Being highly digestible, egg protein has been shown to support muscle health and protect against muscle loss, a condition known as sarcopenia. Skeletal muscle plays a major role in overall health, maintaining physical function and balance, improving insulin sensitivity and lowering the risk of osteoporosis and heart disease.
7. May support weight management
Eggs are rich in protein, which is more filling than either fat or carbohydrate. As a food choice, eggs score well, being high on the satiety index, a measure of how filling a food is. In fact, studies show that an egg breakfast is more sustaining than the equivalent calorie-counted carb breakfast and, what’s more, may help reduce your calorie intake later in the day.
8. May support optimal body composition
Including eggs in the diet has been shown to increase muscle protein synthesis and lower fat mass, which may support optimal body composition. As any body builder knows, the amino acid leucine is critical for muscle synthesis and eggs make a useful source of this amino acid, supplying approximately 500mg of leucine per an average egg.
9. May support the immune system
Eggs contain many essential nutrients, bioactive compounds and high quality protein. Studies suggest that, when combined with dairy, they may modulate the immune system and contribute anti-inflammatory properties.
10. Have a low planetary impact
Sustainability metrics suggest that eggs have the lowest planetary impact amongst animal proteins.
How many eggs are safe to eat?
Are eggs safe for everyone?
Historically, salmonella poisoning was a concern, especially if eggs were eaten raw or lightly cooked. However, following changes in production protocols, the Food Standards Agency (FSA) has changed its guidelines.
Current recommendations confirm that infants, children, pregnant women and the elderly may safely eat raw or lightly cooked eggs as long as they are produced under the British Lion Code of Practice. Visit the FSA website for more information.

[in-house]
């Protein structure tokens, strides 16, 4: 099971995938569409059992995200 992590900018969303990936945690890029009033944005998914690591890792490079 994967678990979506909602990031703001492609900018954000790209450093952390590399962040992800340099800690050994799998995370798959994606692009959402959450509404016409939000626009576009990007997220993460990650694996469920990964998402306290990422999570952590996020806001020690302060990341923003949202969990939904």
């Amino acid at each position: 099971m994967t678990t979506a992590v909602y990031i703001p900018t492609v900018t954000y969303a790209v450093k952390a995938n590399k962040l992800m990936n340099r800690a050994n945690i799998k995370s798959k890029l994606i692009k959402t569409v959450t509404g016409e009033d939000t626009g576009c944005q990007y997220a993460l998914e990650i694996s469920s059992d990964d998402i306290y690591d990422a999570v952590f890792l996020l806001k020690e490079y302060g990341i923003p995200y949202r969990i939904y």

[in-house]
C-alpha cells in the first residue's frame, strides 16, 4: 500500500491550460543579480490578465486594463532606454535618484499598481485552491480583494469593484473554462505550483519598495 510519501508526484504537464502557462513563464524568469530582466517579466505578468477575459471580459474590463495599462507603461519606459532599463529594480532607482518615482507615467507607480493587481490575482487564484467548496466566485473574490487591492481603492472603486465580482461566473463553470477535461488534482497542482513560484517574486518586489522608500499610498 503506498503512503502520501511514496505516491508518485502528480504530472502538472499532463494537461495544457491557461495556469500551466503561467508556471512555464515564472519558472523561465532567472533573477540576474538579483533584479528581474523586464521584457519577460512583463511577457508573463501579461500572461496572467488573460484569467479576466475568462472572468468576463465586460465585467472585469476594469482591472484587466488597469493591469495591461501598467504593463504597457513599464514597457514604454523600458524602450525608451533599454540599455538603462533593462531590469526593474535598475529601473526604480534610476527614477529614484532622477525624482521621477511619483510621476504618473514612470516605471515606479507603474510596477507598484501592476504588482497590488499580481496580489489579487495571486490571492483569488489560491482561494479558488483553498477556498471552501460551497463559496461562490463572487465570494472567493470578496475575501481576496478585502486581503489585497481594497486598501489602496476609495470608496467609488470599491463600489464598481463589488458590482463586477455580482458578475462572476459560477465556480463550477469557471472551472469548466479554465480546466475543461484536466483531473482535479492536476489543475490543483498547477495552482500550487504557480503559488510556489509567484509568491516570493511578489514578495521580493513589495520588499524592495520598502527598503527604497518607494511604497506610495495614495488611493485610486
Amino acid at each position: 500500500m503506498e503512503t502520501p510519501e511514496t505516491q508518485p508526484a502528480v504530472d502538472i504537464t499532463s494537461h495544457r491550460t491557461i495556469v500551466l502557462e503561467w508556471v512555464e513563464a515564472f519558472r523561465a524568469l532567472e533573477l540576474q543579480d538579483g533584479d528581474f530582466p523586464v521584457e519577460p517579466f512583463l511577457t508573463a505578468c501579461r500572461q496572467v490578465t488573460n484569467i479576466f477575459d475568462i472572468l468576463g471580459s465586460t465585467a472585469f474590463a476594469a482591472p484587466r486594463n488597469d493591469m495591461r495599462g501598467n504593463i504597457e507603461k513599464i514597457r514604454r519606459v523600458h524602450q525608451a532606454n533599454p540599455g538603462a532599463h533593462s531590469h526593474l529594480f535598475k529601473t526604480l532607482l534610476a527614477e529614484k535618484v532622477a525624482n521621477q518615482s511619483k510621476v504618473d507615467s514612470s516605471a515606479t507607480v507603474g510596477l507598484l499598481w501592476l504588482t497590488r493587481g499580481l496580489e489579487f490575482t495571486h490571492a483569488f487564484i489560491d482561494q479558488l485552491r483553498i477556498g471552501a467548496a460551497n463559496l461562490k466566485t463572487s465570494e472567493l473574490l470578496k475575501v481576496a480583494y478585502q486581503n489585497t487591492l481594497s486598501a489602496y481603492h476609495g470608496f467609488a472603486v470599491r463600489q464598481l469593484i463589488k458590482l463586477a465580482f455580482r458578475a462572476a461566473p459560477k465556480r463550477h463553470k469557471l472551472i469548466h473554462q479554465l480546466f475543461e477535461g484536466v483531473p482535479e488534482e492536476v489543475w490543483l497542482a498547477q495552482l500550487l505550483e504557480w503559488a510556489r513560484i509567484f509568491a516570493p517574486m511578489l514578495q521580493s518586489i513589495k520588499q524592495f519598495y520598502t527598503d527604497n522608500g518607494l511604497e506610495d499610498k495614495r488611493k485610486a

Another safety concern regarding eggs is that they are a common food allergen, particularly among young children. Although most children outgrow an egg allergy by the time they go to school, some cases do persist into later childhood and occasionally even adulthood.
See your GP if you have any concerns regarding allergies to eggs.
So overall, are eggs good for you?
Eggs are highly nutritious and are an affordable source of complete and highly digestible protein. They contain vital nutrients, including choline which contributes to heart health and brain development. Their nutritional contribution makes them useful for both maintaining a healthy weight and for optimising body composition.
As long as you do not have an allergy to them, eggs make a valuable contribution to a healthy, balanced diet, whatever your age.
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This article was last reviewed on 8 August 2023 by Kerry Torrens.
Kerry Torrens BSc. (Hons) PgCert MBANT is a Registered Nutritionist with a post graduate diploma in Personalised Nutrition & Nutritional Therapy. She is a member of the British Association for Nutrition and Lifestyle Medicine (BANT) and a member of the Guild of Food Writers. Over the last 15 years she has been a contributing author to a number of nutritional and cookery publications including BBC Good Food.